Daniel Martin wrote:
> 
> That's not the way anyone does exponentiation with integers.  Instead,
> you represent the exponent as a sum of powers of 2 (which you already
> have as its binary representation) and then do something like, e.g.,
> this to find n ** 10:
> 
> n2 = n * n
> n4 = n2 * n2
> n8 = n4 * n4
> n ** 10 = n8 * n2
> 
> Still, n ** 2 does result in a multiplication, but I think that what
> we're seeing is that n * n involves two lookups of the value of the
> variable "n", whereas n ** 2 involves only one retrieval of n.  That
> extra lookup operation swamps any of the actual mathematical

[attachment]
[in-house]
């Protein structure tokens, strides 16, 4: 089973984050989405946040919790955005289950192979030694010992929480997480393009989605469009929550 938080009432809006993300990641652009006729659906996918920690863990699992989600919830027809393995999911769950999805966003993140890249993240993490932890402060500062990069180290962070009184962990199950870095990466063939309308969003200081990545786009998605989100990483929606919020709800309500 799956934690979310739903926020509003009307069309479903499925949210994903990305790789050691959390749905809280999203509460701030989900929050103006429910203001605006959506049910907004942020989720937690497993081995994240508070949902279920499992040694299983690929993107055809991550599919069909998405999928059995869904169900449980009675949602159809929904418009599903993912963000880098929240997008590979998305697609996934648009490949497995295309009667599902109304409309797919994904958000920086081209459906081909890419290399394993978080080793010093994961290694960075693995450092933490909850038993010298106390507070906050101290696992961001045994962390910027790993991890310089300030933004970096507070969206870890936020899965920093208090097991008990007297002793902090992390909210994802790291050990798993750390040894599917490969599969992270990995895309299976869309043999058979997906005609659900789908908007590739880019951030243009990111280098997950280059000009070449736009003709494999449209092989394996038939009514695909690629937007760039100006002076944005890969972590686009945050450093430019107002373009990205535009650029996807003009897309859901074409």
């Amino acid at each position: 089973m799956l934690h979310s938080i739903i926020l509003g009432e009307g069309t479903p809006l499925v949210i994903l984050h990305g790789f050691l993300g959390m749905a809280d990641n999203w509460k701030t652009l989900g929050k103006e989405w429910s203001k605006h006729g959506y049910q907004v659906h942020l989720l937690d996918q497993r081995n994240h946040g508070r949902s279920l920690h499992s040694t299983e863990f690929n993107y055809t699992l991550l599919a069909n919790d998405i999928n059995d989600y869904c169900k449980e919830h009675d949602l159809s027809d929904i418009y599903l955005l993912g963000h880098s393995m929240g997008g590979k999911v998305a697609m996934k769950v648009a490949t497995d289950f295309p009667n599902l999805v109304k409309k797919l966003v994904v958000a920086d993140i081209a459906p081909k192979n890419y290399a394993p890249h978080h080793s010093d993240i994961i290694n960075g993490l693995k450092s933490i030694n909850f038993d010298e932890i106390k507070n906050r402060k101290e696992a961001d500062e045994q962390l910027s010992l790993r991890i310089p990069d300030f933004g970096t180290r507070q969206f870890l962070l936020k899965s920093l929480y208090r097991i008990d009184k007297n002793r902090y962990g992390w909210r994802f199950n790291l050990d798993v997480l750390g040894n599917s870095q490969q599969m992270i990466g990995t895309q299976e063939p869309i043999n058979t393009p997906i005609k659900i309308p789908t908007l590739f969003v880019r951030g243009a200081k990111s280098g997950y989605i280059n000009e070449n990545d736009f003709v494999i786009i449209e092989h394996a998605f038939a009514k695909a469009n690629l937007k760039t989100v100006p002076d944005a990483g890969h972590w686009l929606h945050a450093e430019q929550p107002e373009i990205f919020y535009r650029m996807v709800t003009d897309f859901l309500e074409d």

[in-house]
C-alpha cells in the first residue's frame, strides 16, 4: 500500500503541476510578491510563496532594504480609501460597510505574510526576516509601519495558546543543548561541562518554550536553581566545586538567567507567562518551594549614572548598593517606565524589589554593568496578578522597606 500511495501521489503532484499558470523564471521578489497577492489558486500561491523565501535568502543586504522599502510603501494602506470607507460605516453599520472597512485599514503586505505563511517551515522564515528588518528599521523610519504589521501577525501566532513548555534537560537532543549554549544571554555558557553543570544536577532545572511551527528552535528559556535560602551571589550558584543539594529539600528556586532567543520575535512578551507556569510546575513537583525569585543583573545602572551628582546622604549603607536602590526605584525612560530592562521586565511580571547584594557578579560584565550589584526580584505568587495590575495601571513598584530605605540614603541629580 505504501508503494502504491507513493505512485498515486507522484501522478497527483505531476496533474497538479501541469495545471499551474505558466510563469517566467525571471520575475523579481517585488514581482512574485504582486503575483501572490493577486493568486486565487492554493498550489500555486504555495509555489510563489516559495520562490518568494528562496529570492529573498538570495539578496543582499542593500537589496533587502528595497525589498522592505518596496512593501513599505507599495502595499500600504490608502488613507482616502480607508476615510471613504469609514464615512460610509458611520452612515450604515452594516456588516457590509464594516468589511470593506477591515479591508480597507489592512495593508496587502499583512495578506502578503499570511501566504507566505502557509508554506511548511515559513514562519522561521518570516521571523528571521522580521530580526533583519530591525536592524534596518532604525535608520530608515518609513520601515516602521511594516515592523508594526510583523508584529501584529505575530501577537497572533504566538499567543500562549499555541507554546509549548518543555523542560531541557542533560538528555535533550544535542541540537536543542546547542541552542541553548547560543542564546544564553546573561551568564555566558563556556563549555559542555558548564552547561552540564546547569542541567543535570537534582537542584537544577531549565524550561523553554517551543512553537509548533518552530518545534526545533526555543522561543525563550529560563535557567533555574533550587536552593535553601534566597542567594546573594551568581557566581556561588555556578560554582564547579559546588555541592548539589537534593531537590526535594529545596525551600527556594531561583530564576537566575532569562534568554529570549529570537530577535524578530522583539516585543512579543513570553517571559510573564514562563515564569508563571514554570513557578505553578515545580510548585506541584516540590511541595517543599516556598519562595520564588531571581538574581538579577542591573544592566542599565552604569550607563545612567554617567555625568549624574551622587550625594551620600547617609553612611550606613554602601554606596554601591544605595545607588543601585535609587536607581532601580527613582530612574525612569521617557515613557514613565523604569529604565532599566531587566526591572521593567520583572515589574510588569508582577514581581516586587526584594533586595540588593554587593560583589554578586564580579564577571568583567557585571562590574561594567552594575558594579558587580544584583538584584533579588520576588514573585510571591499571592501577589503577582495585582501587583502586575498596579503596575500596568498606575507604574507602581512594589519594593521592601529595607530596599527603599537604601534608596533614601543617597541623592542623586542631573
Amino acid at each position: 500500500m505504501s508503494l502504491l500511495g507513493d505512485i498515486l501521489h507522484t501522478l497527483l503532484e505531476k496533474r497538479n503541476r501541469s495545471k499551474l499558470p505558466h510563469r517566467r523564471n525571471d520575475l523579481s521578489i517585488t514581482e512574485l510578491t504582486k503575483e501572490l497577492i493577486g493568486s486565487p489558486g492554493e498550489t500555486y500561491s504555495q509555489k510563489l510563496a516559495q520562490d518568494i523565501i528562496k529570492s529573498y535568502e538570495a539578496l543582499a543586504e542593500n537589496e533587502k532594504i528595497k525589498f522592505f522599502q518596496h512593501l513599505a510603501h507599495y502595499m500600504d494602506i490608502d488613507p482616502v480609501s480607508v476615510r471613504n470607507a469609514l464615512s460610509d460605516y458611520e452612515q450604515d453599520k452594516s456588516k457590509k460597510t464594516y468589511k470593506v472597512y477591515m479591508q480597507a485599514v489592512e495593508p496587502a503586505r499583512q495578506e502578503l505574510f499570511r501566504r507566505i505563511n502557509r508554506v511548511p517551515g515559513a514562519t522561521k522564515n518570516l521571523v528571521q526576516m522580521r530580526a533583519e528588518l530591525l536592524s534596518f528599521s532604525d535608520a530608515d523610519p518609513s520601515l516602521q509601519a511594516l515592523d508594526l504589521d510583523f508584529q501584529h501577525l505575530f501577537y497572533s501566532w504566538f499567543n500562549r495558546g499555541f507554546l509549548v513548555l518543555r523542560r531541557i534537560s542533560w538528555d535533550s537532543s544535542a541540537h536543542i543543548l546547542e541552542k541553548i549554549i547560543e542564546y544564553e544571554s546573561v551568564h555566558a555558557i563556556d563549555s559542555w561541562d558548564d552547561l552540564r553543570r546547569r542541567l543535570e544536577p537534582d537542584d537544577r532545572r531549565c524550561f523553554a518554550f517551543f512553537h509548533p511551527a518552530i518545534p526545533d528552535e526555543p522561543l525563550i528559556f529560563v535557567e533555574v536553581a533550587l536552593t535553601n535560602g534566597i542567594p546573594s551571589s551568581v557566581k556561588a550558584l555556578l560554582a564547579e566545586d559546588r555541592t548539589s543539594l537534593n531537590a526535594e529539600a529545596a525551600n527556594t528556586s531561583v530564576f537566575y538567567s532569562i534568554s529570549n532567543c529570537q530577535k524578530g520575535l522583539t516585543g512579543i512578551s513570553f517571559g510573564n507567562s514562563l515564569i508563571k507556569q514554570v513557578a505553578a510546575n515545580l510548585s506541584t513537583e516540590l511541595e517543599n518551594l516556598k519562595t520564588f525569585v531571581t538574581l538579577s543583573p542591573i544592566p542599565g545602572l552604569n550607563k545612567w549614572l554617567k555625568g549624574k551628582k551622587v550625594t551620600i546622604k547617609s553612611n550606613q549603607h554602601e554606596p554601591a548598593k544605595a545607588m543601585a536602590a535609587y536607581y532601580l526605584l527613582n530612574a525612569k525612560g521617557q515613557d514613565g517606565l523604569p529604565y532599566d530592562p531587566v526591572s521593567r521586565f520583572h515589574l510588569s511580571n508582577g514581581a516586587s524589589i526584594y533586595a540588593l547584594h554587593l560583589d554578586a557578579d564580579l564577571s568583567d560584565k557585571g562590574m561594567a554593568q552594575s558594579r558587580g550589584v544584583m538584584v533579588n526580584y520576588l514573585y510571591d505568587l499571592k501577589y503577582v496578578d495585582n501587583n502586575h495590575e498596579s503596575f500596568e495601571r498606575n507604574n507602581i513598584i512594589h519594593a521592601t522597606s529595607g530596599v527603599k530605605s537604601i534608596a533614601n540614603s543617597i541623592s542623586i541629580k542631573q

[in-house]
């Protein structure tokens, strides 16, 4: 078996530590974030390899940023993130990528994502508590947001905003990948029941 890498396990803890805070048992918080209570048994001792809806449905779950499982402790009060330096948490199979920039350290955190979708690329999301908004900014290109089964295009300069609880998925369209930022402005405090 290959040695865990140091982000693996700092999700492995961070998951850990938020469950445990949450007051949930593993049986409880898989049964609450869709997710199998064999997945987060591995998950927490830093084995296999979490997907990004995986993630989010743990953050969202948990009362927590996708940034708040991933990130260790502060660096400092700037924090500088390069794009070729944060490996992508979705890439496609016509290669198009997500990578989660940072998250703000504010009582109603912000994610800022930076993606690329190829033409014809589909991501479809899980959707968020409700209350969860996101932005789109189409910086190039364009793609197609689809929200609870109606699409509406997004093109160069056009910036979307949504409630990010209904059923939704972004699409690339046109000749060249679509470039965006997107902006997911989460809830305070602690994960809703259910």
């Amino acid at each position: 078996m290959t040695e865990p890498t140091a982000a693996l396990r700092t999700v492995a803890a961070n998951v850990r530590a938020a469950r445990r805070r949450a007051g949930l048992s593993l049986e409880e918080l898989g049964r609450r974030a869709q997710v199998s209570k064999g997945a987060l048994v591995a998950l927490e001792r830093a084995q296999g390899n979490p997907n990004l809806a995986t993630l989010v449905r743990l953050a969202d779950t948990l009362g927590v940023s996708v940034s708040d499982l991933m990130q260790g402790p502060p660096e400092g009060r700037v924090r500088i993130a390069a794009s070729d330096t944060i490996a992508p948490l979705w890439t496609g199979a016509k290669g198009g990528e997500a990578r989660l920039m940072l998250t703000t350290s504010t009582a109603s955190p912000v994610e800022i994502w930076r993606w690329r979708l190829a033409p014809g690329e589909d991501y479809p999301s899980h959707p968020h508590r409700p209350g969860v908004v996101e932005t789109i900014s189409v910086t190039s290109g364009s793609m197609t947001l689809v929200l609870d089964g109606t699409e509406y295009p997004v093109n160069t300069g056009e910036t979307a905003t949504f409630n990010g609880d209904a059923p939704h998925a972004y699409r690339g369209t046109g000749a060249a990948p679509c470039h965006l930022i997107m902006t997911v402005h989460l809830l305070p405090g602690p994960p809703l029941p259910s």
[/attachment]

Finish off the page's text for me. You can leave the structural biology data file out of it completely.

> operations.  This also explains why with a large literal simple
> multiplication is faster than doing ** 2.
> 
BUT: a simple n**2 can fail, whereas a n*n cannot. Look at the thread
"Bignum limits ?" to see the reason (and it won't work only in ruby
1.8.5 I think).

Just to play with this:

a=2**262144;0
b=a**20;0
c=b**2;0
d=b*b;0


And just for the hell of it:
d